USCYBERCOM plans, coordinates, integrates, synchronizes, and conducts activities to: direct the operations and defense of specified Department of Defense information networks

http://www.stratcom.mil/factsheets/cc/

The primary function if the U.S Cyber Command is to protect the pentagon.
Anonymous
My understanding is they will be mainly defense.
Anonymous
The problem with a fusion agency is precisely the problem with DHS. In 2004, 108 congressional committees had oversight of DHS, simply because they had taken components of other agencies (as mandated by statute to exist) and put them in one place. Such a fusion agency in this case would have extraordinary forces pulling at it politically in terms of oversight as well as divides within the agency as seen within DHS.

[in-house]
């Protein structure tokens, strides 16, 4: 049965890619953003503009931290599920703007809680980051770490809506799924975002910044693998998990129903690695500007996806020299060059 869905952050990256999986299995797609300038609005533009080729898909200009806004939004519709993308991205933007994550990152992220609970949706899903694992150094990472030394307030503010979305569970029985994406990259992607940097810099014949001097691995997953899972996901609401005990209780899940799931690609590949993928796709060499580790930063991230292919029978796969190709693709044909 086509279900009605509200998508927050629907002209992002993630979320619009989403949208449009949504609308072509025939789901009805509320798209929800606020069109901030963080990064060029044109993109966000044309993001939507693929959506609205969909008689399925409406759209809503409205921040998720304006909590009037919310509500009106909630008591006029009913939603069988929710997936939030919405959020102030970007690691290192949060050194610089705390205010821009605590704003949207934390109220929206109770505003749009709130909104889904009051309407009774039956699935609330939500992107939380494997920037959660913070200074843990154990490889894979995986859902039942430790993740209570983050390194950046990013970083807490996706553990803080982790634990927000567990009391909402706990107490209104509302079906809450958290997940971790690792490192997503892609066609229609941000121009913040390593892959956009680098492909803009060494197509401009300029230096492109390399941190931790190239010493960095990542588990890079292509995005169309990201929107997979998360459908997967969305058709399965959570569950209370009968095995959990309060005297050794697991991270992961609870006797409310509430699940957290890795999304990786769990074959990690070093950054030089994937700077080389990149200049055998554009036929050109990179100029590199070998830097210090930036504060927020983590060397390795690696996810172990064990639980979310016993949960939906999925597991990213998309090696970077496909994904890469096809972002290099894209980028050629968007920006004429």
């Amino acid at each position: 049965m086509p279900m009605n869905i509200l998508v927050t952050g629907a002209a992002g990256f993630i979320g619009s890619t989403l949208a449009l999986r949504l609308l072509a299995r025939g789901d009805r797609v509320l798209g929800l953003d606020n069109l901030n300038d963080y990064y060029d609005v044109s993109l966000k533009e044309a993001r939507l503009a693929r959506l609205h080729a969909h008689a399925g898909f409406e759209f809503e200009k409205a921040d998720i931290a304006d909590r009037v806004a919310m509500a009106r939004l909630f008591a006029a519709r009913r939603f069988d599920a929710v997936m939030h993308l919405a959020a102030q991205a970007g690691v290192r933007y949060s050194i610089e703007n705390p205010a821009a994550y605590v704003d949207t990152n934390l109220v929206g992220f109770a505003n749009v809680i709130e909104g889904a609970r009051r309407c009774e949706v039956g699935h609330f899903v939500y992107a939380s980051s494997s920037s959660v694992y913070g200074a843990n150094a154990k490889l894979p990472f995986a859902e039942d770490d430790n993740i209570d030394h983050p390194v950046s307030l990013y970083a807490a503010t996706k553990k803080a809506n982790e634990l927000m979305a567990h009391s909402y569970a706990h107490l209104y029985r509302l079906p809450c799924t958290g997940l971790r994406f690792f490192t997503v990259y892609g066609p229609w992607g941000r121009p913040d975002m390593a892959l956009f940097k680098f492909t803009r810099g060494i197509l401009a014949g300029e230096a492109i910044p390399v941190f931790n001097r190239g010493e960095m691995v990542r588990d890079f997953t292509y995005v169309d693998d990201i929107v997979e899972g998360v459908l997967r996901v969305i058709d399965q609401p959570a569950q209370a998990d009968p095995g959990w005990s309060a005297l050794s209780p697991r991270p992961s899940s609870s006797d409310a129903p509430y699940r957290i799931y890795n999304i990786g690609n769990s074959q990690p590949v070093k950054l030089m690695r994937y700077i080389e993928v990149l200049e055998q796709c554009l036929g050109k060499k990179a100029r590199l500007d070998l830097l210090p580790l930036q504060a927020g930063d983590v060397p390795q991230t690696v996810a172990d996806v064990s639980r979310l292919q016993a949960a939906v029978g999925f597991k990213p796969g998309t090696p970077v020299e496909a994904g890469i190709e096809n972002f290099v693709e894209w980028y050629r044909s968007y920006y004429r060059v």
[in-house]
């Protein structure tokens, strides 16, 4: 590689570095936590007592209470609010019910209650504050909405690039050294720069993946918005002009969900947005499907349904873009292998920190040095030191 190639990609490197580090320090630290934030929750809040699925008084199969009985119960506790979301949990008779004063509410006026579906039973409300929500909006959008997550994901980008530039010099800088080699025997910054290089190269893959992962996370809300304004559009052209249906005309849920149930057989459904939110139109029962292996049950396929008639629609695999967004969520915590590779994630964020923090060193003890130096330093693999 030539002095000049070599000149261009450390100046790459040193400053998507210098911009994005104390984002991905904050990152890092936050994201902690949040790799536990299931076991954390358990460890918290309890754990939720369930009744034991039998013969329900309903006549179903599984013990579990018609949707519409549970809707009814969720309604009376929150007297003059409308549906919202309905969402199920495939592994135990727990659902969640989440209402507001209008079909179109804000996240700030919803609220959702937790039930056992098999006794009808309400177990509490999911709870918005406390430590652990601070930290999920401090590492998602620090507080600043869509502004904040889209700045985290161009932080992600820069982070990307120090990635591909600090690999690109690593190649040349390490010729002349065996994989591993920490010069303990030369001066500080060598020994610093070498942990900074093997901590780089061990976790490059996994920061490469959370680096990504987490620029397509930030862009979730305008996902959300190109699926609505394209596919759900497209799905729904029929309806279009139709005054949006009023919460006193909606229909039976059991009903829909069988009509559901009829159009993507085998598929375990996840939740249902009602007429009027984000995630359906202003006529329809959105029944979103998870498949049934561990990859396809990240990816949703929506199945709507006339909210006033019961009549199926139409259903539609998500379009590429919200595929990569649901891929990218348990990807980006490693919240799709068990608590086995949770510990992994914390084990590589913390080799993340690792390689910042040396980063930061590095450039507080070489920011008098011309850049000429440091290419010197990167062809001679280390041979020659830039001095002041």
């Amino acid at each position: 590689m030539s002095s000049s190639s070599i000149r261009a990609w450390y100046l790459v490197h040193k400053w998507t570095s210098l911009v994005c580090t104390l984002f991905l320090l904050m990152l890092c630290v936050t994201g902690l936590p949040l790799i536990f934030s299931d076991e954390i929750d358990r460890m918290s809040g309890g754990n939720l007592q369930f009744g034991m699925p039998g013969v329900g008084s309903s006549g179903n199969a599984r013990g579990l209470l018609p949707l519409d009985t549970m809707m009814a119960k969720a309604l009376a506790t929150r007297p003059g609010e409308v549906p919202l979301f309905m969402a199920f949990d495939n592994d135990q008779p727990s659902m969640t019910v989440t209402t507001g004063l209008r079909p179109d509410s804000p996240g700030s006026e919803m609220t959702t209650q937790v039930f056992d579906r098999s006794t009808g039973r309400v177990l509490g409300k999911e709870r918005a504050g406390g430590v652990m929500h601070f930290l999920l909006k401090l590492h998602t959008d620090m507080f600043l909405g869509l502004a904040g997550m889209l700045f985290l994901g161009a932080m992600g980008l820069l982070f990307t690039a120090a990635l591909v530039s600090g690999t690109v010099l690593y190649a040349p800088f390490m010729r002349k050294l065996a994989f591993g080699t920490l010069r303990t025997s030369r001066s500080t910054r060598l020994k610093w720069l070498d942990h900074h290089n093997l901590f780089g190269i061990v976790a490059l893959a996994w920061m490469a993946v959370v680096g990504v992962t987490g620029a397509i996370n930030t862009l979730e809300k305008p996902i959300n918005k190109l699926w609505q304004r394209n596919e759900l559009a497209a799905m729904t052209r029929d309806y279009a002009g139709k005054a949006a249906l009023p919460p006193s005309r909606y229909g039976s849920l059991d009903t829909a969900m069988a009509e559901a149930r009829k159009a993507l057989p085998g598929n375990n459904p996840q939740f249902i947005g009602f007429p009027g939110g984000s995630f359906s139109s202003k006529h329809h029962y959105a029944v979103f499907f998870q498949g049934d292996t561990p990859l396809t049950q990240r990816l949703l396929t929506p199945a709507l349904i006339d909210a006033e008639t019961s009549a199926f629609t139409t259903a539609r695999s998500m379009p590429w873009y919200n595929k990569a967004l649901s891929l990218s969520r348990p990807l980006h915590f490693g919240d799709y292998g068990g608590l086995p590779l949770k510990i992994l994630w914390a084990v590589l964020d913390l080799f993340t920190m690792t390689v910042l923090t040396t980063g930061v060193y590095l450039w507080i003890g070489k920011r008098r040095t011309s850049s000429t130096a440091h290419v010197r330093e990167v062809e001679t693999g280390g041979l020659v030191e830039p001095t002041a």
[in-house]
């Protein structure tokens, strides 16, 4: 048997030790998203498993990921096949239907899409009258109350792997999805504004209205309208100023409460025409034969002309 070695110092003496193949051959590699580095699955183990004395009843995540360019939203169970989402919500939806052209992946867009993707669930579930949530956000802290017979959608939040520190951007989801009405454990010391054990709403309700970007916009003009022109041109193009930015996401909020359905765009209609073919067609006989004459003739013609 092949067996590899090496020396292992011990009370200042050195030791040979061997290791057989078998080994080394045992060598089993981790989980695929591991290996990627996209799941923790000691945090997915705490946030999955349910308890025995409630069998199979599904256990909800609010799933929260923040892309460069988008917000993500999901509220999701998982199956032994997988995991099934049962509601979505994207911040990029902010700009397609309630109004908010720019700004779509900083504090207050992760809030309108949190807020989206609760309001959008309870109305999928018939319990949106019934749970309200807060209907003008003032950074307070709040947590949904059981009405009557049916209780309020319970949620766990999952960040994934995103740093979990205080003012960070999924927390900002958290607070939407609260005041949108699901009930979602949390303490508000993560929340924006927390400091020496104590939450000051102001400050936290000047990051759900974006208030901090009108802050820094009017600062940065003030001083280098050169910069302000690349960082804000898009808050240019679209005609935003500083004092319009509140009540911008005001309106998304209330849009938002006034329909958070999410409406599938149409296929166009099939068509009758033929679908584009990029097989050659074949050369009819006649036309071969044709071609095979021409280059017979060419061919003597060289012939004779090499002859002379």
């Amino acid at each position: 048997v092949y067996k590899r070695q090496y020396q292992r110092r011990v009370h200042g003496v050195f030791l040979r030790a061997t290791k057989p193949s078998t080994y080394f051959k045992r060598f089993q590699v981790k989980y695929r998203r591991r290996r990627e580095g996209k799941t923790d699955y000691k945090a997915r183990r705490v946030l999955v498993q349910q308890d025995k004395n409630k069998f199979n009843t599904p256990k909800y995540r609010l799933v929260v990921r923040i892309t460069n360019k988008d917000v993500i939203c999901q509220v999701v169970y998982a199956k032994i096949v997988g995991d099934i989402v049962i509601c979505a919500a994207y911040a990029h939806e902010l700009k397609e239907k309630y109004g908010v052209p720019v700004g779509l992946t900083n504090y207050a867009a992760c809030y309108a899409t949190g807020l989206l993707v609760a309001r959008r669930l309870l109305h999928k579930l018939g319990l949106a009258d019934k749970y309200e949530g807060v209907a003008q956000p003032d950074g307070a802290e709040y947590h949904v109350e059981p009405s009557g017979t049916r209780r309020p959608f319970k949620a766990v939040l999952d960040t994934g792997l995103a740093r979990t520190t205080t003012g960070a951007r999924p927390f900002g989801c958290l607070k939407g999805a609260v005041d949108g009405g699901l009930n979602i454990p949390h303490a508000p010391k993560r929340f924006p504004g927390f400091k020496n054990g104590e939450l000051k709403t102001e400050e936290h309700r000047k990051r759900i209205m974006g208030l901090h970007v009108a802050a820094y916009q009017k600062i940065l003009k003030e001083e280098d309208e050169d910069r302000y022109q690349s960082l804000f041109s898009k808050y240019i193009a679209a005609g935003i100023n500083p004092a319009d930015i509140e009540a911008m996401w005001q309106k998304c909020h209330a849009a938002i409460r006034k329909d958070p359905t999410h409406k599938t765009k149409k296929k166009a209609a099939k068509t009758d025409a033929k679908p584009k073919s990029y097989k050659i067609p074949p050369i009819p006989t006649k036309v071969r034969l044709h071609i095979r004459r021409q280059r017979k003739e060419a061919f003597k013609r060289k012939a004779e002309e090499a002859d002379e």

Anonymous
Having worked in network security within DoD and within a civilian agency I would say DoD would be best suited to handle this. DoD is very draconian and they will set, enforce, and manage the policies centrally.

When I worked within DoD when we detected violations or attacks we had ports shutdown and accounts locked out in 5-10 minutes. When I worked within the civilian agencies we would send a report to a local field office and the normal M.O. was to call us back about 60 days later to ask if the activity was still going on. Civilian agencies are resistant to change and will do all they can to resist something they did not ask for or want. DoD flat out does not give their members a choice.
Anthony S.

2 Posts
Certainly whoever takes this on has to set effective policy and actually enforce it... unfortunately, government doesn't do anything very well, so I agree that it should probably be one of the military orgs that handles this.
Shawn

29 Posts